Motion Correction in MRI
Tromsø, Norway



The Motion Correction in MRI workshop will follow up on the highly successful “Current Concepts of Motion Correction for MRI & MRS” workshop, held in February 2010, in Kitzbühel, Austria.

Motion has been a problem for essentially all types of MR acquisitions since the beginning of clinical MRI.
Many motion correction and prevention techniques have been proposed over the years, ranging from rigid-body or elastic retrospective correction, gated acquisition, to various forms of prospective motion correction using either the MR signal itself or by tracking using external systems, such as cameras.

This workshop will have very didactic and hands-on presentations from the keynote speakers. We will also have a hands-on Matlab session, where the attendees will be able to do image realignment exercises in Matlab using their own laptops. This will involve creating functions for image transformation, cost functions and search algorithms, test them for different data, and put it all together to a working image realignment tool. Example data and Matlab scripts necessary for the exercises will be available on the workshop web site.

In addition, we note that despite the increased focus on motion correction over the last few years, only a very small subset (incl. e.g. PROPELLER) of these are used in the average hospital or have been commercially implemented. Therefore, the gap between research and commercial implementation will also be a part of the discussion on this workshop.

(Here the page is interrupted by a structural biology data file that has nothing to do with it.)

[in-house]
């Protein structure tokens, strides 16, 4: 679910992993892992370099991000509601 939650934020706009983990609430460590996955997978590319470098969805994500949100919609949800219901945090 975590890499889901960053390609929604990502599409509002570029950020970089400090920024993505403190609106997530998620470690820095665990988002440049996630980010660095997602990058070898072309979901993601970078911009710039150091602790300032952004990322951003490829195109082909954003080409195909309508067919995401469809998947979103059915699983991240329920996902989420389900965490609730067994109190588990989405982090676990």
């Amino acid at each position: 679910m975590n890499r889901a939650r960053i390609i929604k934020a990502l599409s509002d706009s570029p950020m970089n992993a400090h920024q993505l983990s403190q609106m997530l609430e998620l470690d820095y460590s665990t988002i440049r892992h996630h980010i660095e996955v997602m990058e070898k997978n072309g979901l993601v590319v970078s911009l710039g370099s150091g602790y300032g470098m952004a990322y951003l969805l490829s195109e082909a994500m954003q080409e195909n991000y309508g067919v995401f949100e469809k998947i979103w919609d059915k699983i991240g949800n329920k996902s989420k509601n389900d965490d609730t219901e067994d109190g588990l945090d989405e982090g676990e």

This workshop is designed for:
  • New MR scientists who would like to get a hands-on experience and a good introduction to various motion correction techniques;
  • Experienced MR scientists currently developing motion correction techniques and interested in alternative solutions; and
  • Clinicians interested in applying the latest correction methods to solve their motion problems.


Workshop attendees will gain an understanding of:
  • Recognize state-of-the art motion robust acquisition methods and assess if they can be implemented in their practice;
  • Assess the strength and limitations of various prospective and retrospective motion correction methods;
  • Implement a simple retrospective motion correction program based on the examples given in the workshop;
  • Relate their own research on motion correction with alternative methods presented and use this knowledge to prioritize their next steps in the field;
  • Recognize differences in motion artifacts for various image acquisition methods; and
  • Distinguish between different methods for motion correction recently made available and understand under what circumstances they may be used.